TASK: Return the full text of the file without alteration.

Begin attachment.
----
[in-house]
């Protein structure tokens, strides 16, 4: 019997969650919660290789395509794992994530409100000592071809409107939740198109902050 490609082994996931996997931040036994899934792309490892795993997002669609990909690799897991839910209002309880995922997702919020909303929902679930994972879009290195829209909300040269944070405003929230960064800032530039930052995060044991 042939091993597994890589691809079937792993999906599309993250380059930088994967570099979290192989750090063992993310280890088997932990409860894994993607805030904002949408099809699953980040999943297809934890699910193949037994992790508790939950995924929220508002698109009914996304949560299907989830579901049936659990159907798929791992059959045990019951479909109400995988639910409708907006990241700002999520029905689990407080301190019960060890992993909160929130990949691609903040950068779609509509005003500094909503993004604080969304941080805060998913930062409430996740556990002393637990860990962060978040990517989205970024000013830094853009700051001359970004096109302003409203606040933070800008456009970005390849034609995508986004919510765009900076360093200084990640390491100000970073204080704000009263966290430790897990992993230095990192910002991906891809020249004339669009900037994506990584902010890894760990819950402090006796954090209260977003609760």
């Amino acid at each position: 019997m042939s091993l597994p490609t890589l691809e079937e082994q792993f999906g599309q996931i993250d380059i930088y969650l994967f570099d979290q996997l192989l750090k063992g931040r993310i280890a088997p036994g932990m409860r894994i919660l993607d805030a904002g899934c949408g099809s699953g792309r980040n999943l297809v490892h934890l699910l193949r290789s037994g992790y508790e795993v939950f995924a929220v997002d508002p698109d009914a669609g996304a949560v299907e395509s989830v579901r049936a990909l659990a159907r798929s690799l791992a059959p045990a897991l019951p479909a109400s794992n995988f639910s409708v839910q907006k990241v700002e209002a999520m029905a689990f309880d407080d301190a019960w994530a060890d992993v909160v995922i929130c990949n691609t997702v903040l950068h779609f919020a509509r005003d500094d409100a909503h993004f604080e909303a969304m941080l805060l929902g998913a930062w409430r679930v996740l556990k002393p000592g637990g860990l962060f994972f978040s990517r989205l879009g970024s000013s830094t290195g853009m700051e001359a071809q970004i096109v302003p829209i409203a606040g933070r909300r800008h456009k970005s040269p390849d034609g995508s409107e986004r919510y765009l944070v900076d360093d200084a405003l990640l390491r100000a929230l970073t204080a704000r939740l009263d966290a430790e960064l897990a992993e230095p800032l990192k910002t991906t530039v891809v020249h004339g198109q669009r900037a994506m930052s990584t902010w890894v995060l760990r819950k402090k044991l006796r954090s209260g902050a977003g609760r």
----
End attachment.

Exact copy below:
[in-house]
């Protein structure tokens, strides 16, 4: 019997969650919660290789395509794992994530409100000592071809409107939740198109902050 490609082994996931996997931040036994899934792309490892795993997002669609990909690799897991839910209002309880995922997702919020909303929902679930994972879009290195829209909300040269944070405003929230960064800032530039930052995060044991 042939091993597994890589691809079937792993999906599309993250380059930088994967570099979290192989750090063992993310280890088997932990409860894994993607805030904002949408099809699953980040999943297809934890699910193949037994992790508790939950995924929220508002698109009914996304949560299907989830579901049936659990159907798929791992059959045990019951479909109400995988639910409708907006990241700002999520029905689990407080301190019960060890992993909160929130990949691609903040950068779609509509005003500094909503993004604080969304941080805060998913930062409430996740556990002393637990860990962060978040990517989205970024000013830094853009700051001359970004096109302003409203606040933070800008456009970005390849034609995508986004919510765009900076360093200084990640390491100000970073204080704000009263966290430790897990992993230095990192910002991906891809020249004339669009900037994506990584902010890894760990819950402090006796954090209260977003609760």
């Amino acid at each position: 019997m042939s091993l597994p490609t890589l691809e079937e082994q792993f999906g599309q996931i993250d380059i930088y969650l994967f570099d979290q996997l192989l750090k063992g931040r993310i280890a088997p036994g932990m409860r894994i919660l993607d805030a904002g899934c949408g099809s699953g792309r980040n999943l297809v490892h934890l699910l193949r290789s037994g992790y508790e795993v939950f995924a929220v997002d508002p698109d009914a669609g996304a949560v299907e395509s989830v579901r049936a990909l659990a159907r798929s690799l791992a059959p045990a897991l019951p479909a109400s794992n995988f639910s409708v839910q907006k990241v700002e209002a999520m029905a689990f309880d407080d301190a019960w994530a060890d992993v909160v995922i929130c990949n691609t997702v903040l950068h779609f919020a509509r005003d500094d409100a909503h993004f604080e909303a969304m941080l805060l929902g998913a930062w409430r679930v996740l556990k002393p000592g637990g860990l962060f994972f978040s990517r989205l879009g970024s000013s830094t290195g853009m700051e001359a071809q970004i096109v302003p829209i409203a606040g933070r909300r800008h456009k970005s040269p390849d034609g995508s409107e986004r919510y765009l944070v900076d360093d200084a405003l990640l390491r100000a929230l970073t204080a704000r939740l009263d966290a430790e960064l897990a992993e230095p800032l990192k910002t991906t530039v891809v020249h004339g198109q669009r900037a994506m930052s990584t902010w890894v995060l760990r819950k402090k044991l006796r954090s209260g902050a977003g609760r």